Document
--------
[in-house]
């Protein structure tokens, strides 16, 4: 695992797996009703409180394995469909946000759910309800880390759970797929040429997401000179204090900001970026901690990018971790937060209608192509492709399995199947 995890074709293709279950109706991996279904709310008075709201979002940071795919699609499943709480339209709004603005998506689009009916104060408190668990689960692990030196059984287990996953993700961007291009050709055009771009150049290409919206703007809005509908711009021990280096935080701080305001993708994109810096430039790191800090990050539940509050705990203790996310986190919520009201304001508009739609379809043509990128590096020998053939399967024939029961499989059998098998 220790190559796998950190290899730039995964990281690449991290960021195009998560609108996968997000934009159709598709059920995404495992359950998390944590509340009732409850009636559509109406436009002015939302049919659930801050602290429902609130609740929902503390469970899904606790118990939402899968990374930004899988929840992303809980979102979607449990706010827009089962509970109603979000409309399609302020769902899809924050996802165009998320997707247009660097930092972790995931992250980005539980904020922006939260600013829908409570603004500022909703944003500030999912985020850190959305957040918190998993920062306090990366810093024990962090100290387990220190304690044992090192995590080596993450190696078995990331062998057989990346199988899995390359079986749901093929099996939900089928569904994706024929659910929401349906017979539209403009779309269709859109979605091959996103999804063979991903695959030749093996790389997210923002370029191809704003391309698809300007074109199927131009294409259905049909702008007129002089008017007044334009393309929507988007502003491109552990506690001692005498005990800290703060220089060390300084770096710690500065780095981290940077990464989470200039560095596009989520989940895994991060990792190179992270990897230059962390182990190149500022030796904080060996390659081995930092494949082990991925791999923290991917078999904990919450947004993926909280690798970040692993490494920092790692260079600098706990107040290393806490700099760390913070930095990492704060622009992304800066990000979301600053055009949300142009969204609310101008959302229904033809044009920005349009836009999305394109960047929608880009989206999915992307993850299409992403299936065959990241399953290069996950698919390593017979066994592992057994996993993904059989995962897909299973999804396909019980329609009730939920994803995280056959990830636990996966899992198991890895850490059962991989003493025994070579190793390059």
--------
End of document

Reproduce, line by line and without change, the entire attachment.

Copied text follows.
[in-house]
């Protein structure tokens, strides 16, 4: 695992797996009703409180394995469909946000759910309800880390759970797929040429997401000179204090900001970026901690990018971790937060209608192509492709399995199947 995890074709293709279950109706991996279904709310008075709201979002940071795919699609499943709480339209709004603005998506689009009916104060408190668990689960692990030196059984287990996953993700961007291009050709055009771009150049290409919206703007809005509908711009021990280096935080701080305001993708994109810096430039790191800090990050539940509050705990203790996310986190919520009201304001508009739609379809043509990128590096020998053939399967024939029961499989059998098998 220790190559796998950190290899730039995964990281690449991290960021195009998560609108996968997000934009159709598709059920995404495992359950998390944590509340009732409850009636559509109406436009002015939302049919659930801050602290429902609130609740929902503390469970899904606790118990939402899968990374930004899988929840992303809980979102979607449990706010827009089962509970109603979000409309399609302020769902899809924050996802165009998320997707247009660097930092972790995931992250980005539980904020922006939260600013829908409570603004500022909703944003500030999912985020850190959305957040918190998993920062306090990366810093024990962090100290387990220190304690044992090192995590080596993450190696078995990331062998057989990346199988899995390359079986749901093929099996939900089928569904994706024929659910929401349906017979539209403009779309269709859109979605091959996103999804063979991903695959030749093996790389997210923002370029191809704003391309698809300007074109199927131009294409259905049909702008007129002089008017007044334009393309929507988007502003491109552990506690001692005498005990800290703060220089060390300084770096710690500065780095981290940077990464989470200039560095596009989520989940895994991060990792190179992270990897230059962390182990190149500022030796904080060996390659081995930092494949082990991925791999923290991917078999904990919450947004993926909280690798970040692993490494920092790692260079600098706990107040290393806490700099760390913070930095990492704060622009992304800066990000979301600053055009949300142009969204609310101008959302229904033809044009920005349009836009999305394109960047929608880009989206999915992307993850299409992403299936065959990241399953290069996950698919390593017979066994592992057994996993993904059989995962897909299973999804396909019980329609009730939920994803995280056959990830636990996966899992198991890895850490059962991989003493025994070579190793390059």